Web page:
One the eve of a ballot that could see teachers across Mid Ulster take industrial action on Education cuts, a Cookstown teacher has blasted the Minister for his ‘disrespect’ towards ‘placard waving’ teachers.
While not wanting the outcome to affect schoolchildren, Holy Trinity PS teacher Mary Dorman, said she feels industrial action is the only way to get the message across that incoming cuts are unacceptable.
Now in the job for 30 years, the veteran teacher explained how increasing workloads, dwindling resources, more pressure, less pay, uncertainty and cuts that could cost jobs and increase class sizes, have her worried.
“We have been hammered,” she told the Mail.
Hoping for a “strong mandate that will give us a chance to take industrial action” she said: “Unlike potholes we can’t wait until next year.”
Seriously concerned about the impact these cuts will have on the children she teaches, Mrs Dorman, a member of the Irish National Teachers’ Organisation that represents nearly 3,000 education workers across Mid Ulster said “something is going to give”.
“These children only get one chance at an education - we can’t pick it up again in ten years,” she explained.
“Uncertainty is fuelling speculation... and it is making it so difficult for everybody.
“It makes me wonder how I am going to work until I am 67.”
When asked where the money should come from to plug the gaps in government budgets, Mrs Dorman said perhaps they should be going after big corporations that hide their profits in off-shore accounts - and don’t pay any tax here.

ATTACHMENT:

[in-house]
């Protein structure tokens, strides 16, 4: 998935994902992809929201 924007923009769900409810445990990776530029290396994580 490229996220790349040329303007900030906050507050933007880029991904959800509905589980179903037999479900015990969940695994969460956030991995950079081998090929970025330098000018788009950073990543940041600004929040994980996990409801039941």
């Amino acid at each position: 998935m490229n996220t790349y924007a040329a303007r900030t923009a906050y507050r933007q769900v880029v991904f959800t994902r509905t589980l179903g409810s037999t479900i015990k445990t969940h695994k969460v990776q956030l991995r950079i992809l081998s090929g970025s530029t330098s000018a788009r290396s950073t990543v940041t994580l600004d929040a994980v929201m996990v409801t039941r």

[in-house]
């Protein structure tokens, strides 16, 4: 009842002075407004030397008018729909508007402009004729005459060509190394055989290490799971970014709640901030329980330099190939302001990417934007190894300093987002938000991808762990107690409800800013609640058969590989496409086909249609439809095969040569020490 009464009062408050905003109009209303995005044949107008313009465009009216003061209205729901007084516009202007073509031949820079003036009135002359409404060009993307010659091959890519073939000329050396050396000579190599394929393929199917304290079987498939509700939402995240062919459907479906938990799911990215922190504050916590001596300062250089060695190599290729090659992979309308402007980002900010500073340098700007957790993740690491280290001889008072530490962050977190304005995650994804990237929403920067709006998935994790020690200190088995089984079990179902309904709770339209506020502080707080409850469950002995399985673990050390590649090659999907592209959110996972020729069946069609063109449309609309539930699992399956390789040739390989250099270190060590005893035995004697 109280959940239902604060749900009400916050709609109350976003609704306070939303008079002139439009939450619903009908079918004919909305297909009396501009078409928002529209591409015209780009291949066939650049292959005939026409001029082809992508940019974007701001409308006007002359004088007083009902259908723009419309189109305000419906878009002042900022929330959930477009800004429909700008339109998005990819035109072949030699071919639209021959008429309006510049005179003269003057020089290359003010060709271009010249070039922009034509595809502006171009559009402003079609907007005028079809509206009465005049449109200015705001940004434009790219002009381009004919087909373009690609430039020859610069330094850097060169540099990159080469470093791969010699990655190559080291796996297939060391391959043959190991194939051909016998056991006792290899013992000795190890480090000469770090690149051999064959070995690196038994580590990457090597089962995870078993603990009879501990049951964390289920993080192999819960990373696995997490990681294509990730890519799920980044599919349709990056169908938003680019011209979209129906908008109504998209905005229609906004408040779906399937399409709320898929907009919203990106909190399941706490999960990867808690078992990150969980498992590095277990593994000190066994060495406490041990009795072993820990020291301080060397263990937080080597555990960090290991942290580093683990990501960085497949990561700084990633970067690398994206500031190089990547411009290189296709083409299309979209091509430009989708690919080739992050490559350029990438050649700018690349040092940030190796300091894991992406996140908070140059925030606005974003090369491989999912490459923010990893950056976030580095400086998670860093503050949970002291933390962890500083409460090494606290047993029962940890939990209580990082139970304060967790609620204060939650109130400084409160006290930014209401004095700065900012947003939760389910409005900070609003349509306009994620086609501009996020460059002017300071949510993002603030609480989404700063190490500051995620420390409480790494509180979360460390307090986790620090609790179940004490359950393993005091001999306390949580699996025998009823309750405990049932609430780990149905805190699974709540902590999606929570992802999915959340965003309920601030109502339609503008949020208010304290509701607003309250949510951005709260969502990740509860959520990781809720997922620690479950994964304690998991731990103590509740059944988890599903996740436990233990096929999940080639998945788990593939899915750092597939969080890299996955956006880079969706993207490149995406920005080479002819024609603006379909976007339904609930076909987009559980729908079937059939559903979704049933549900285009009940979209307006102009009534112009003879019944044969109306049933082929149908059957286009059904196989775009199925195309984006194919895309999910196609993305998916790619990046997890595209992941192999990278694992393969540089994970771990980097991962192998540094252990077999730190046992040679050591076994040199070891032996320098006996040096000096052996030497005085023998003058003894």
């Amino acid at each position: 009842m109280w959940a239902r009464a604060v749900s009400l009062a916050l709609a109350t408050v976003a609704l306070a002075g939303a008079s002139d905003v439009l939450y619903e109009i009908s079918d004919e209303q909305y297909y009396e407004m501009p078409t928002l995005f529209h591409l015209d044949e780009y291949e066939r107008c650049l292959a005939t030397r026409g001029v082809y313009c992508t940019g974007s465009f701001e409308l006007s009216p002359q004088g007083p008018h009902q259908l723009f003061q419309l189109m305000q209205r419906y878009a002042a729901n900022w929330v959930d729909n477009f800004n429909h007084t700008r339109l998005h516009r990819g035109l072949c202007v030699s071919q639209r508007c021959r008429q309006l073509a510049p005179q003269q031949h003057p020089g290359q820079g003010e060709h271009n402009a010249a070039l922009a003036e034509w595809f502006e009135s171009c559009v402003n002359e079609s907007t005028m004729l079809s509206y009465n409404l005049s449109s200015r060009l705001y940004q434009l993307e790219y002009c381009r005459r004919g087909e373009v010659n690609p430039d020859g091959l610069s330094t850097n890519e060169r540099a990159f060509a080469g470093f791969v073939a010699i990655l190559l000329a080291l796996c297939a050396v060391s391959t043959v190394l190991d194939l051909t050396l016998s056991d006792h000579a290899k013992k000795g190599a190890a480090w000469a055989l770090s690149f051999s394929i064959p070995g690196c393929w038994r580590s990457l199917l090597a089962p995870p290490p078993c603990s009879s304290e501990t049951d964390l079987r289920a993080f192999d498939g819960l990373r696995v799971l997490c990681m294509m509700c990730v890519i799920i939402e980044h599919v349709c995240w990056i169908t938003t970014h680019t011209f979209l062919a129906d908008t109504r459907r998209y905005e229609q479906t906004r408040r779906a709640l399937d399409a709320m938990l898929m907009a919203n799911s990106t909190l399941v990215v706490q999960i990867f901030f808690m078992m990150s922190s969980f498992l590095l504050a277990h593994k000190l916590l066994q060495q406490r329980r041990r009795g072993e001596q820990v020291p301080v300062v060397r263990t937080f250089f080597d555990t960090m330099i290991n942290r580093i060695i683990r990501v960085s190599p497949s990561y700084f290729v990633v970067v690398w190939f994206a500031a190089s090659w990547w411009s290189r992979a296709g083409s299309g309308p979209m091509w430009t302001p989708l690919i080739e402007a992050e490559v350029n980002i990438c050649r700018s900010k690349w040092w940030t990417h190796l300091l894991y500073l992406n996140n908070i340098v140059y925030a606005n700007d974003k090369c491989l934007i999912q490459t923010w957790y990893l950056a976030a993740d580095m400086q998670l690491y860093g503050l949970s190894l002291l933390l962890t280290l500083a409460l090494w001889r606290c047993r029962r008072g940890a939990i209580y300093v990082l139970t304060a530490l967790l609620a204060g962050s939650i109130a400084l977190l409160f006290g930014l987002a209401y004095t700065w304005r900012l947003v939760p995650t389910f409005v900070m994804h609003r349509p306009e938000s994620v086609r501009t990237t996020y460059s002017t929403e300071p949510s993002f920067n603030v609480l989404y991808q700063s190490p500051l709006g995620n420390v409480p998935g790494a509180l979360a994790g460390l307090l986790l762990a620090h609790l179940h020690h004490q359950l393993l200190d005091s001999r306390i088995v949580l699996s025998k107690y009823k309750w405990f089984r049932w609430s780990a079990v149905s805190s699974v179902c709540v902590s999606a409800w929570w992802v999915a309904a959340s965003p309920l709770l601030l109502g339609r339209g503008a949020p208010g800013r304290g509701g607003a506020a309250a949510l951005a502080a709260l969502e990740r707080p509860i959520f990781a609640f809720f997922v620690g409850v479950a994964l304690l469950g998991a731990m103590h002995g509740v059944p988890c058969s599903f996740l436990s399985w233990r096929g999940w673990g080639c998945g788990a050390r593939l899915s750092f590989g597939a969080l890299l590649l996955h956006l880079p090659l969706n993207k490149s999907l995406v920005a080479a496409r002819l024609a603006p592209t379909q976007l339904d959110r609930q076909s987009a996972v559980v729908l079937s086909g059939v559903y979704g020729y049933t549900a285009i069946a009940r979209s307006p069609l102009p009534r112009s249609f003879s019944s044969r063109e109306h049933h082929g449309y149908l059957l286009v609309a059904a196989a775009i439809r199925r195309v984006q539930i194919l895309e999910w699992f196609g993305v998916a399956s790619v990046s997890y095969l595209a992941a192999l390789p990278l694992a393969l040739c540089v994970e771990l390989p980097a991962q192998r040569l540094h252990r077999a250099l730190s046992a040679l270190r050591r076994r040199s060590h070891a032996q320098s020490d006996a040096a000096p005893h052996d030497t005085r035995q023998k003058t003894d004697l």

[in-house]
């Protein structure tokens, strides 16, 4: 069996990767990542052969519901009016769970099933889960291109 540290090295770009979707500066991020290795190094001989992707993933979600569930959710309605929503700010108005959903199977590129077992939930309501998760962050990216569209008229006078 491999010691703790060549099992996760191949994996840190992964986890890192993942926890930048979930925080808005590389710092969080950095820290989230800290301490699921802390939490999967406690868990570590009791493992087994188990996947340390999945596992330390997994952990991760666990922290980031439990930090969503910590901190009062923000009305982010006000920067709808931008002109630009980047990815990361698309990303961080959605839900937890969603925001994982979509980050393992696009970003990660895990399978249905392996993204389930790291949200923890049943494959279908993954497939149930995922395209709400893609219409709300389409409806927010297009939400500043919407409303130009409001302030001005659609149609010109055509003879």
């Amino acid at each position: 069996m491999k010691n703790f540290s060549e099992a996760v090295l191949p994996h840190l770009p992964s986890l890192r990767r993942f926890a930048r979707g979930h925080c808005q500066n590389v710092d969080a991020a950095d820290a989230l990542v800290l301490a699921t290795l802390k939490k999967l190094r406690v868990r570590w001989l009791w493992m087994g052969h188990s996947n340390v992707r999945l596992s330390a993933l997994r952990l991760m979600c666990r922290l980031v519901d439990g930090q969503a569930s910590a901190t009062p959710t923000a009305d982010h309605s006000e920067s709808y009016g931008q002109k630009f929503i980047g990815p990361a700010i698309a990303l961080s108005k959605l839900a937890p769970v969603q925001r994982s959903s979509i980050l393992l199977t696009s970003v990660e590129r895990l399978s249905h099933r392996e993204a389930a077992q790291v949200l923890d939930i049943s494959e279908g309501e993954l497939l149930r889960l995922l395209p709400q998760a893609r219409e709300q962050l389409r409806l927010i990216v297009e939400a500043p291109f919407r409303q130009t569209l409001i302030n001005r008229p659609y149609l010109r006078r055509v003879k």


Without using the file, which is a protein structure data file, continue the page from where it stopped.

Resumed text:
Members of Ireland’s largest teacher’s union will find out on Thursday if enough votes have been cast to take industrial action over Northern Ireland’s ‘dysfunctional’ education system.
At the Irish National Teachers’ Organisation annual conference last week, Education Minister John O’Dowd told members no amount of placard waving would stop the austerity agenda.
Hitting back, Gerry Murphy, the union’s Northern Secretary, said: “Perhaps it would have been appropriate for the Minster not to look at the posters - but to look at the faces of those carrying them.
“Let’s get real. The Education Minister initially proposed cuts of £162.5m to the education budget.
“That would manifest in the loss of approximately 2,500-3,000 jobs at the very least - 3,000 jobs that would not be replaced.”
The results of the ballot will be announced on Thursday [March 5, 2015].